Regrets

Photo Regret

I picture them as microscopic annoyances with arms and legs. Their sardonic grin and facial features make you wonder if they are any relation to the Grinch. In military formation, they strive to locate access to any route possible in order to achieve their goal; to get under your skin. You’d be better off having thousands of these invaders with endless time on their hands tackle you on pogo sticks than what you are feeling right now. It’s an endless loop of what ifs, how comes and whys that relentlessly keep poking at you.

Now that they have you where they want you, they regroup and continue their campaign. This is the clandestine location that you do not want them to invade at any cost; inside your head. Once they make camp there, you are prisoner to a persistent voice that repeats a mantra that is able to continue regardless of time and location. If you’ve ever pressed your tongue against a sore tooth repeatedly, even though you know it will be hurt, you know that feeling of not being able to let go. This is it.

According to Psychology Today: “…Studies have shown that regret is the most common emotion people mention as part of their daily lives. Fortunately, rewriting history in our heads, rather than playing the cards in our hands can also have some positive aspects to it. Using past mistakes as a growth opportunity, analyzing whether or not it was our fault and consoling ourselves that it could have been worse will train us to regret less and better…”

In time, you realize that you are your own Commander and you begin to feel a sense of power. You can rise up and counterattack, casting out all those regrets the same way they came in. Now engaged, your mind has outmaneuvered your remorse.

As Henry David Thoreau advised: “…Make the most of your regrets; never smother your sorrow, but tend and cherish it till it comes to have a separate and integral interest. To regret deeply is to live afresh.” To live afresh is to be morally born again…”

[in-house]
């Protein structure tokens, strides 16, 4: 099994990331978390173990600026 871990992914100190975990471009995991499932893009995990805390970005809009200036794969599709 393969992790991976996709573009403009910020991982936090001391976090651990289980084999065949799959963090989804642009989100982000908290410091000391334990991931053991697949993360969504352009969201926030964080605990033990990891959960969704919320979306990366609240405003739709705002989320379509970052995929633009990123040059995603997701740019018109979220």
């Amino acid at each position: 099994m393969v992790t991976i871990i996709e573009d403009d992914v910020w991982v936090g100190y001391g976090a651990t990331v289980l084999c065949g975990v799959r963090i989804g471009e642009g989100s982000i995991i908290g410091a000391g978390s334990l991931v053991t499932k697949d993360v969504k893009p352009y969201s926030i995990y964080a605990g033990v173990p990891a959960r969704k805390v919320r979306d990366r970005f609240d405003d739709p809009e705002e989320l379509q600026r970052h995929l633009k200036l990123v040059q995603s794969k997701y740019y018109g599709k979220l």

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Finding Your Funny    

Photo Find Funny

Somewhere between sorrow and euphoria, there is an emotional part of us that tends to lie dormant. We forget to give it a proper workout, so it languishes there patiently awaiting its turn. It’s our funny gene. We all have one; some are geared to an audience (the stand-up comic variety) and some are for private use only (the proper giggle type).

Whether we laugh out loud or chuckle to ourselves, we should all work to flex our happy muscles. In the course of a day, there are probably more than a few instances where the personal interpretation of our experiences will fall short of our expectations. That’s where the funny gene comes in. Once we unleash it, it overrides the negativity and the anxiousness of the moment, much like that ocean wave that knocks you down and spins you around until you get all that saltwater up your nose and sand inside your bathing suit. I got carried away, but you get the idea. Basically, it lightens our outlook and gives us an internal “thumbs-up.”

Are you ready to get started? OK, think of the last time you scolded yourself for something that happened to you. Rather than playing it over and over again in your head, find the humor in it (it’s there somewhere, just look for it). Now replay it and yuk it up a bit; that’s it! It’s not that difficult; a few minutes of soul searching can make all the difference.

I discovered this phenomenon quite by accident when my attempts at being graceful always seemed to be thwarted by an unwelcome visit from the awkward fairy:

– When all eyes were on me, as I walked proudly through a seated crowd at a business luncheon, only to find out that a huge cloth napkin was still dangling from my belt.

– When, at a chance meeting with 2 CEOs, the mint I was sucking on fell out of my mouth and they both politely dove down to pick it up, thinking it was my tooth.

– When a planned dramatic entrance down our family home’s staircase one date night fortunately only led to 2 bloody knees and a bruised ego.

– When my date gallantly opened my car door on prom night, then accidently shut it on my fingers resulting in me washing the blood off my white gown, drying it under the ladies room hand dryer and wearing 2 white gloves stuffed with tissues on my one hand (in a tribute to Michael Jackson) to stop the bleeding.